Nigeria's central bank said on Wednesday it would begin "purely" market-driven foreign currency trading next week, abandoning its 16-month peg and setting the stage for the naira to fall sharply.
Nigeria's central bank previously pegged the naira at 197 to the U.S. dollar but the currency trades at about half that on the black market as slump in oil revenues has hammered public finances and foreign currency reserves. The new trading rules begin on Monday, Central Bank Governor Godwin Emefiele said.
The change of tack is a "managed float" and puts Nigeria in line with most central banks, including the Bank of England, a senior central bank official told Reuters. Nigeria's central bank has no target for the naira, he said.
The latest interbank level will be posted on the central bank's website daily from Monday, the official said, adding: "The old rate of 197 does not exist anymore."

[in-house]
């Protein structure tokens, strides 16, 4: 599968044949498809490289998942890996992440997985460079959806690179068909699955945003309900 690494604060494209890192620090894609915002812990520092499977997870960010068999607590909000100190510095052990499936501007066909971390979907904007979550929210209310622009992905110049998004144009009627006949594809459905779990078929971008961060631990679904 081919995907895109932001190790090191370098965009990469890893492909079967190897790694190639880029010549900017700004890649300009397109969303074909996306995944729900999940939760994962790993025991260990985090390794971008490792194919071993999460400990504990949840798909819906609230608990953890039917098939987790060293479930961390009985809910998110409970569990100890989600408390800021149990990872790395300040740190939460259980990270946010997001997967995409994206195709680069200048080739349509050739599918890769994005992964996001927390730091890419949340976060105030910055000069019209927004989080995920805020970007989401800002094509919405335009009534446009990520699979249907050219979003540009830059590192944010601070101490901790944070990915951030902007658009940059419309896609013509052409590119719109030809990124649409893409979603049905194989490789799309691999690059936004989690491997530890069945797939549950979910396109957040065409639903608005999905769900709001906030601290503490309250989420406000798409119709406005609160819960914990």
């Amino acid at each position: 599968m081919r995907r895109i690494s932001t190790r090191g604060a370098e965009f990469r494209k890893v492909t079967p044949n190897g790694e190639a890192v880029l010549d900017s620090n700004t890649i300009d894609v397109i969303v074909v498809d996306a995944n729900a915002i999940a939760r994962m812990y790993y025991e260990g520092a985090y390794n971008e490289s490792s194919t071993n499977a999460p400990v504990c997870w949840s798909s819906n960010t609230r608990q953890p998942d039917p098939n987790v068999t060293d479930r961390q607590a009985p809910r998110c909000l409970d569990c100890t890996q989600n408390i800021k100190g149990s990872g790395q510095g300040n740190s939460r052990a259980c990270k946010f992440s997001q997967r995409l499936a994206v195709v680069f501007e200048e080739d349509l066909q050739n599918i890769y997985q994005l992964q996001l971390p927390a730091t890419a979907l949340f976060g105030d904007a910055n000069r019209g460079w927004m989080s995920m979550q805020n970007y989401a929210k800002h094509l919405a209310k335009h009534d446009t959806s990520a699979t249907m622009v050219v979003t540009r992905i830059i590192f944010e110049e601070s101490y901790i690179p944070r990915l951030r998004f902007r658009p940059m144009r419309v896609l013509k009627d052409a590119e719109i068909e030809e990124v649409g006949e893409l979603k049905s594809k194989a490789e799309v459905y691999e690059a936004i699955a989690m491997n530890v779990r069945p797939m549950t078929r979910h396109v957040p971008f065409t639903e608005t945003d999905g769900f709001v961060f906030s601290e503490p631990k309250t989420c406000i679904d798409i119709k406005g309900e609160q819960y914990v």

Following the announcement, three economists estimated the fair value of the naira between 280 and 300 against the dollar, although the black market rate is around 370.
Nigeria, Africa's largest crude exporter, has resisted devaluing its currency for more than a year despite other major oil producers, including Russia, Kazakhstan and Angola, allowing currencies to fall amid lower crude prices.
The central bank will still be able to inject dollars into the market, giving it some control over the exchange rate within the limit of its foreign reserves which fell to $26.7 billion in June, from $42.8 billion in January 2014.
Emefiele hopes opening up trading will ease severe U.S. dollar shortages caused by a slump in oil revenue.
With a likely sharp fall for the naira, Nigerian products will become relatively cheap and imports more expensive, which should stimulate the domestic economy but also lift inflation.
"To improve the dynamics of the market, we will introduce foreign exchange primary dealers who would be registered by the CBN (central bank) to deal directly with the bank for large trade sizes on a two-way quote basis," Emefiele told reporters.